Vertical mergers involve firms in a buyer-seller relationship — for example, a manufacturer merging with a supplier of an input product, or a manufacturer merging with a distributor of its finished products. Vertical mergers can generate significant cost savings and improve coordination of manufacturing or distribution. But some vertical mergers present competitive problems. For instance, a vertical merger can make it difficult for competitors to gain access to an important component product or to an important channel of distribution. This problem occurs when the merged firm gains the ability and incentive to limit its rivals’ access to key inputs or outlets.
Example: The FTC challenged the combination of an ethanol terminal operator and a gasoline refiner. Refiners need ethanol to create specially blended gasoline, and before the merger, an independent firm with no gasoline sales controlled access to the ethanol supply terminal. After the merger, the acquiring refiner could disadvantage its competitors in the gasoline market by restricting access to the ethanol terminal or raising the price of ethanol sold to them, which would reduce competition for sales of gasoline containing ethanol and raise prices to consumers. As part of a consent agreement, the FTC required the merged firm to create an informational firewall so there could be no preferential access or pricing for its refining affiliate.
Potential Competition Mergers
A potential competition merger involves one competitor buying a company that is planning to enter its market to compete (or vice versa). Such an acquisition could be harmful in two ways. For one thing, it can prevent the actual increased competition that would result from the firm’s entry. For another, it would eliminate the procompetitive effect that an outside firm can have on a market simply by being recognized as a possible entrant. What accounts for that effect? The firms already in the market may avoid raising prices to levels that would make the outside firm’s entry more likely. Eliminating the potential entrant through a merger would remove the threat of entry and possibly lead to higher prices.
Example: The FTC has challenged a number of mergers between pharmaceutical companies where one firm is already in the market with an-FDA approved drug and the second company has a drug that is in the approval process and could compete once it is approved. Mergers of this type eliminate a future competitor and further delay price competition for certain drugs.
Entry and Efficiencies
If a merger creates opportunities for the merged firm to raise price, other firms may be enticed to enter the market after the merger. This entry — if it is timely, likely and sufficient — may counteract the harmful effects of the merger and make enforcement action unnecessary. Under certain conditions, even the possibility of new firms entering the market will keep prices in check. On the other hand, many factors can impede entry: licensing restrictions, zoning regulations, patent rights, inadequate supply sources, and cost of capital, among others. Entry may also take a long time, and consumers would be paying higher prices all that time. And, finally, the new firm may fail to attract customers away from existing firms, particularly in markets where existing firms have a proven track record. Assessing entry conditions calls for intensive fact-finding and is unique to each industry.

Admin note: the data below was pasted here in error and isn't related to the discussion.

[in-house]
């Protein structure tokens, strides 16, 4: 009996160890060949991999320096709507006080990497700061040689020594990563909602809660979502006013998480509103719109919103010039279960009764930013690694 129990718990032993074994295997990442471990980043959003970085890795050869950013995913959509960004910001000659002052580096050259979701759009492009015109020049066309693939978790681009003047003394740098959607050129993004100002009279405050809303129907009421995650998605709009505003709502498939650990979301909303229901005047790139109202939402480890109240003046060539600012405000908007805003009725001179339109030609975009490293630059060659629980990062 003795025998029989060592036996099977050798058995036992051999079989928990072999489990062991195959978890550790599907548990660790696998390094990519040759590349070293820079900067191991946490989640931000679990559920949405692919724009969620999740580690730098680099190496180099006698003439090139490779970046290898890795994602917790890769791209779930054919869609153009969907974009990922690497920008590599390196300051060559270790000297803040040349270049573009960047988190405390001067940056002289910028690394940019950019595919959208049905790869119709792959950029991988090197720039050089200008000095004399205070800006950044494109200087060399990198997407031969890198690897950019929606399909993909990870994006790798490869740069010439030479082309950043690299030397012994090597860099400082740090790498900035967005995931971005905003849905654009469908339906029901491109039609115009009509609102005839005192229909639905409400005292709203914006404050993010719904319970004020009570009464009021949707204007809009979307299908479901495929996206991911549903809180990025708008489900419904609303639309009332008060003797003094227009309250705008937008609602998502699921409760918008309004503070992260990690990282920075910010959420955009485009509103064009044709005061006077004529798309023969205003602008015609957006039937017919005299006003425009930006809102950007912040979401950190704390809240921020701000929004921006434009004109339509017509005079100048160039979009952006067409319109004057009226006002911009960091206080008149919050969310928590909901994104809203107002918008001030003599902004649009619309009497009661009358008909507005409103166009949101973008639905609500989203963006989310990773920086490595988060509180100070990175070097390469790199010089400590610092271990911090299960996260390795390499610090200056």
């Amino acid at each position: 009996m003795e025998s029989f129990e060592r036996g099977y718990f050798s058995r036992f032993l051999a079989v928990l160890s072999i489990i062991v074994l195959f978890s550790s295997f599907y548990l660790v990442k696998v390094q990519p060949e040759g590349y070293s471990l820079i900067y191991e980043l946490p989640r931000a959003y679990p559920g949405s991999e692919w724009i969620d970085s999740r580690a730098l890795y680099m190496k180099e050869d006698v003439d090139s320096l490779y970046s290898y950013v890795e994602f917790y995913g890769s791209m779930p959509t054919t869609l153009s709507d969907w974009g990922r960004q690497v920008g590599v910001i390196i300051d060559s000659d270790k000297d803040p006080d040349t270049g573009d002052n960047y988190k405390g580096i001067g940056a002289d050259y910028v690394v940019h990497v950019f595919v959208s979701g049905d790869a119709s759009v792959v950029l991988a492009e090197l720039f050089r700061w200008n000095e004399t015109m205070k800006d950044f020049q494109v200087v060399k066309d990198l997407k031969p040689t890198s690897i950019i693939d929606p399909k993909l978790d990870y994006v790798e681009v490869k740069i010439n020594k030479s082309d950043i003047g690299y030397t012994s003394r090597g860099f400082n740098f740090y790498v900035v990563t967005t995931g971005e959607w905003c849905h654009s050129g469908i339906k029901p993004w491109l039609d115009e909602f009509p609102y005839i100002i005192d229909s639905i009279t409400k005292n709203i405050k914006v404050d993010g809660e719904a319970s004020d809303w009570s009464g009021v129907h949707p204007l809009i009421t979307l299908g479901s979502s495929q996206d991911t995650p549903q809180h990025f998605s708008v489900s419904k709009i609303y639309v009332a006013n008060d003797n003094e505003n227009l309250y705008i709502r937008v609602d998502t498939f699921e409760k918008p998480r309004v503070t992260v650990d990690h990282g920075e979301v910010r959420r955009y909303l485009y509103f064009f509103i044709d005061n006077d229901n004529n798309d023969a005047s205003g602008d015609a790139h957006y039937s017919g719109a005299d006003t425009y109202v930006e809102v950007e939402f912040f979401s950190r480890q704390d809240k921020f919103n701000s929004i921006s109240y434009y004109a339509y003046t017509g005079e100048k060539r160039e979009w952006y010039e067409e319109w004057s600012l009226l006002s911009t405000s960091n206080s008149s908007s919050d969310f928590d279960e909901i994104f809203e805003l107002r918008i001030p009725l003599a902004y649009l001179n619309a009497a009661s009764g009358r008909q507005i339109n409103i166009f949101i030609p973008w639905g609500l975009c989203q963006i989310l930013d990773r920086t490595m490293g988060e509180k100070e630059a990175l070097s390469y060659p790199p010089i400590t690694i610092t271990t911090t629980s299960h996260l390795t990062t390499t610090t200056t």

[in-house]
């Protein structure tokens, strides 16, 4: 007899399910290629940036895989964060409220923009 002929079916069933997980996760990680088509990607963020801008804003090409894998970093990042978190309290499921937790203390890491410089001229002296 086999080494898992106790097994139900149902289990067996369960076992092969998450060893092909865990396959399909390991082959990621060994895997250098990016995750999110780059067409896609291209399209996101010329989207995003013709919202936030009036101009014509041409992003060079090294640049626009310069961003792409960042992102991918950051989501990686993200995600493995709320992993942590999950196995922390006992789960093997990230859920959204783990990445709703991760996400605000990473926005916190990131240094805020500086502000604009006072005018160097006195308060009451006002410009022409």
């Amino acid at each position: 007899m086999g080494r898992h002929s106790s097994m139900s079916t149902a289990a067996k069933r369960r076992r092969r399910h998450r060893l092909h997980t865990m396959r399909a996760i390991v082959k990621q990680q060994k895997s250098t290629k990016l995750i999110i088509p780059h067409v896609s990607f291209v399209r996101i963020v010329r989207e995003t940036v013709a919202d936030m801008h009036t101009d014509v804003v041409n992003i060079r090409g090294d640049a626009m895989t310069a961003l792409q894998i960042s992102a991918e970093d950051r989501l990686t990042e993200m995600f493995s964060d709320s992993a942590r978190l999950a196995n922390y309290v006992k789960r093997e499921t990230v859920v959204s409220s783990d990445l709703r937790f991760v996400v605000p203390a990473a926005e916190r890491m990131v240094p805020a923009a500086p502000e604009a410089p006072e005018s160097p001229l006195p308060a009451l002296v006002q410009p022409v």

Example: The FTC challenged a merger between two leading U.S. makers of field-erected industrial and water storage tanks. The Commission found that although new firms had attempted to compete for customers, they lacked the reputation and experience that most customers demand and were not capable of replacing the competition lost due to the merger. The Commission ordered the company to create two separate, stand-alone divisions that would restore competition to the market.
Many mergers produce savings by allowing the merged firms to reduce costs, eliminate duplicate functions, or achieve scale economies. Firms will often pass merger-specific benefits on to consumers in the form of lower prices, better products, or more choices. The agencies are unlikely to challenge mergers when the efficiencies of the merger prevent any potential harm that might otherwise arise from the proposed merger. Theoretical cost savings would not be enough, however; they must be demonstrated. And the efficiencies must involve a genuine increase in productivity. It is not enough for cost savings to result merely from a reduction in output, or from the assertion of newfound market power against suppliers. The price reductions should result from real efficiencies in the merger and not from reducing output or service.
Example: The FTC reviewed a proposed merger between two pharmaceutical companies that sold competing drugs used with solid organ transplants to reduce the patient’s risk of rejection. The Commission found that the merger would reduce competition in the market for these life-saving drugs, and tailored a remedy to preserve competition in that market. The companies then merged to realize potential benefits in the related field of oncology treatment, where use of certain diagnostic tests could lead to more patients using these important drugs.